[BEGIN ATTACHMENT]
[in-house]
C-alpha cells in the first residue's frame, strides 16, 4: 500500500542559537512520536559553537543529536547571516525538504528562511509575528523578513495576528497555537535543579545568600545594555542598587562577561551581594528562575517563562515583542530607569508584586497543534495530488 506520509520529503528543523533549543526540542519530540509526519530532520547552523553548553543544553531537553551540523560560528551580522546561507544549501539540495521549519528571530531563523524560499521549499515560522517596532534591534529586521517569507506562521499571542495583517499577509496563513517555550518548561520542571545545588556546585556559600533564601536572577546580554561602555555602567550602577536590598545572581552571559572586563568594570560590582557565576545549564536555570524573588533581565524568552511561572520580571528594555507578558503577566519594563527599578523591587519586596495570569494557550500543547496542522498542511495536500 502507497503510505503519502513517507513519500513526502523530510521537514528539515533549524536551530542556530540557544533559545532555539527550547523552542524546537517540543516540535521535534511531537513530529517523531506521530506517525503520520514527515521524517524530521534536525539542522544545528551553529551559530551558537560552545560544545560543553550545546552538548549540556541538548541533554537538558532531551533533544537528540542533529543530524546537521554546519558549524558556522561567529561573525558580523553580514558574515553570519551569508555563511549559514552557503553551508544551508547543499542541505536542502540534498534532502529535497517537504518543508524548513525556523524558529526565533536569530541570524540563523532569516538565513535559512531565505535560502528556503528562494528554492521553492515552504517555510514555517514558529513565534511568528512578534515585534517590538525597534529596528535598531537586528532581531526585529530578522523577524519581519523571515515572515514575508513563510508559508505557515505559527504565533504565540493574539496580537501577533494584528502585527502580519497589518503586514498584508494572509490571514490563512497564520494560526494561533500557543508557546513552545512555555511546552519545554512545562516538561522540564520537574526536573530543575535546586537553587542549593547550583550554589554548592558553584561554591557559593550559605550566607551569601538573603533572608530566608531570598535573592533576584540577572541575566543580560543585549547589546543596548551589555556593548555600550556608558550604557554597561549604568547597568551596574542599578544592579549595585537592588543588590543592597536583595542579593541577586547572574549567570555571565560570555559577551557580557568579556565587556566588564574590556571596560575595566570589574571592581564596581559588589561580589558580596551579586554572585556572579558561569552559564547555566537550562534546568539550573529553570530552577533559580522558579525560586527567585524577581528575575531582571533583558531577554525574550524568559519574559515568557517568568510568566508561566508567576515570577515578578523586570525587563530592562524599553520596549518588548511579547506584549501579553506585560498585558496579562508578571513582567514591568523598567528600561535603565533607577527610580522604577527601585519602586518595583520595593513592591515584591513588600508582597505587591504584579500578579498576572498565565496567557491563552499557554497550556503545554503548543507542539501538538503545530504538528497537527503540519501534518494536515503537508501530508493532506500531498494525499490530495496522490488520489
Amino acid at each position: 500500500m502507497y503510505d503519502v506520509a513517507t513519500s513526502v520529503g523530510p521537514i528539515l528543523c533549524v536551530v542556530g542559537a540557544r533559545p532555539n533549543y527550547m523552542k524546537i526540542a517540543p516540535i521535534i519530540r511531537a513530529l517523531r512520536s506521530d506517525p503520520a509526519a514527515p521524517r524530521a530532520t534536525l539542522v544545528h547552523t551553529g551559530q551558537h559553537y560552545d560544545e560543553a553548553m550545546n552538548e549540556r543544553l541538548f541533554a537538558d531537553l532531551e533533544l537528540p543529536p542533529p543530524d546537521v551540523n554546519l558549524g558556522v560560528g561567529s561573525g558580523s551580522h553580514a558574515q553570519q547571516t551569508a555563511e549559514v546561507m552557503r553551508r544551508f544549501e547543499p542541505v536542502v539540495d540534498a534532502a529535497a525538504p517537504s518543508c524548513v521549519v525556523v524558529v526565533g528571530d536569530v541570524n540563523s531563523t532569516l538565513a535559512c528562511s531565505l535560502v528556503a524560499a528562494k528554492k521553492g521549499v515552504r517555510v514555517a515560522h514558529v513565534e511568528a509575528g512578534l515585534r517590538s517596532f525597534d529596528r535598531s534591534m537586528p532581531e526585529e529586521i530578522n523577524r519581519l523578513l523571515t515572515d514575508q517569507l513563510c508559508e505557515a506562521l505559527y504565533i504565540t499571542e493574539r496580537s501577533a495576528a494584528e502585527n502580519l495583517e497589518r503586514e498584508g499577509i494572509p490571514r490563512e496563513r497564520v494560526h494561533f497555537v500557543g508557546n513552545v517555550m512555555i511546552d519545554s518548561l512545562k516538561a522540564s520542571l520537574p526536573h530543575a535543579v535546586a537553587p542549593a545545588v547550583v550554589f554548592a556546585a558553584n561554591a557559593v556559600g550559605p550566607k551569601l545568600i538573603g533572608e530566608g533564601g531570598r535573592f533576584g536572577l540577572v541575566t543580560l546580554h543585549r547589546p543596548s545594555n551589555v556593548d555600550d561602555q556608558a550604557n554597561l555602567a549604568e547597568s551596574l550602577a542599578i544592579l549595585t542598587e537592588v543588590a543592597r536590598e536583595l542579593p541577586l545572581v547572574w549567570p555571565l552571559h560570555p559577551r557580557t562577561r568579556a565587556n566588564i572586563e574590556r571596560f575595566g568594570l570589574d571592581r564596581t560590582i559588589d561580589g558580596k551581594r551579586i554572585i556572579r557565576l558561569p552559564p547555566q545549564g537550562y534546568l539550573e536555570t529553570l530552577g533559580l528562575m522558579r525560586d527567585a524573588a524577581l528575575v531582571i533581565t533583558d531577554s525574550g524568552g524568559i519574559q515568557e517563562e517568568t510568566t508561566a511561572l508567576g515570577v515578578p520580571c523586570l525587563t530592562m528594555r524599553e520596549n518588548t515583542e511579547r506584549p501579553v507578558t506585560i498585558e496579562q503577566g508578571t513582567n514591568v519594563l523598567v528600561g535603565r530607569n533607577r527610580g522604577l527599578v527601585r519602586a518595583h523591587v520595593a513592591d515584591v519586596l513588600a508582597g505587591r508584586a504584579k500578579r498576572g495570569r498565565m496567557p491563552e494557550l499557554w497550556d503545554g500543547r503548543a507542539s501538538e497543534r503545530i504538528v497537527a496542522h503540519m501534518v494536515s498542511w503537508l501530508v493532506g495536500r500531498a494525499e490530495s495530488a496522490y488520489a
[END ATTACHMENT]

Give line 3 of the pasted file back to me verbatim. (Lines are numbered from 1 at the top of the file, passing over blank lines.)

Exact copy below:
Amino acid at each position: 500500500m502507497y503510505d503519502v506520509a513517507t513519500s513526502v520529503g523530510p521537514i528539515l528543523c533549524v536551530v542556530g542559537a540557544r533559545p532555539n533549543y527550547m523552542k524546537i526540542a517540543p516540535i521535534i519530540r511531537a513530529l517523531r512520536s506521530d506517525p503520520a509526519a514527515p521524517r524530521a530532520t534536525l539542522v544545528h547552523t551553529g551559530q551558537h559553537y560552545d560544545e560543553a553548553m550545546n552538548e549540556r543544553l541538548f541533554a537538558d531537553l532531551e533533544l537528540p543529536p542533529p543530524d546537521v551540523n554546519l558549524g558556522v560560528g561567529s561573525g558580523s551580522h553580514a558574515q553570519q547571516t551569508a555563511e549559514v546561507m552557503r553551508r544551508f544549501e547543499p542541505v536542502v539540495d540534498a534532502a529535497a525538504p517537504s518543508c524548513v521549519v525556523v524558529v526565533g528571530d536569530v541570524n540563523s531563523t532569516l538565513a535559512c528562511s531565505l535560502v528556503a524560499a528562494k528554492k521553492g521549499v515552504r517555510v514555517a515560522h514558529v513565534e511568528a509575528g512578534l515585534r517590538s517596532f525597534d529596528r535598531s534591534m537586528p532581531e526585529e529586521i530578522n523577524r519581519l523578513l523571515t515572515d514575508q517569507l513563510c508559508e505557515a506562521l505559527y504565533i504565540t499571542e493574539r496580537s501577533a495576528a494584528e502585527n502580519l495583517e497589518r503586514e498584508g499577509i494572509p490571514r490563512e496563513r497564520v494560526h494561533f497555537v500557543g508557546n513552545v517555550m512555555i511546552d519545554s518548561l512545562k516538561a522540564s520542571l520537574p526536573h530543575a535543579v535546586a537553587p542549593a545545588v547550583v550554589f554548592a556546585a558553584n561554591a557559593v556559600g550559605p550566607k551569601l545568600i538573603g533572608e530566608g533564601g531570598r535573592f533576584g536572577l540577572v541575566t543580560l546580554h543585549r547589546p543596548s545594555n551589555v556593548d555600550d561602555q556608558a550604557n554597561l555602567a549604568e547597568s551596574l550602577a542599578i544592579l549595585t542598587e537592588v543588590a543592597r536590598e536583595l542579593p541577586l545572581v547572574w549567570p555571565l552571559h560570555p559577551r557580557t562577561r568579556a565587556n566588564i572586563e574590556r571596560f575595566g568594570l570589574d571592581r564596581t560590582i559588589d561580589g558580596k551581594r551579586i554572585i556572579r557565576l558561569p552559564p547555566q545549564g537550562y534546568l539550573e536555570t529553570l530552577g533559580l528562575m522558579r525560586d527567585a524573588a524577581l528575575v531582571i533581565t533583558d531577554s525574550g524568552g524568559i519574559q515568557e517563562e517568568t510568566t508561566a511561572l508567576g515570577v515578578p520580571c523586570l525587563t530592562m528594555r524599553e520596549n518588548t515583542e511579547r506584549p501579553v507578558t506585560i498585558e496579562q503577566g508578571t513582567n514591568v519594563l523598567v528600561g535603565r530607569n533607577r527610580g522604577l527599578v527601585r519602586a518595583h523591587v520595593a513592591d515584591v519586596l513588600a508582597g505587591r508584586a504584579k500578579r498576572g495570569r498565565m496567557p491563552e494557550l499557554w497550556d503545554g500543547r503548543a507542539s501538538e497543534r503545530i504538528v497537527a496542522h503540519m501534518v494536515s498542511w503537508l501530508v493532506g495536500r500531498a494525499e490530495s495530488a496522490y488520489a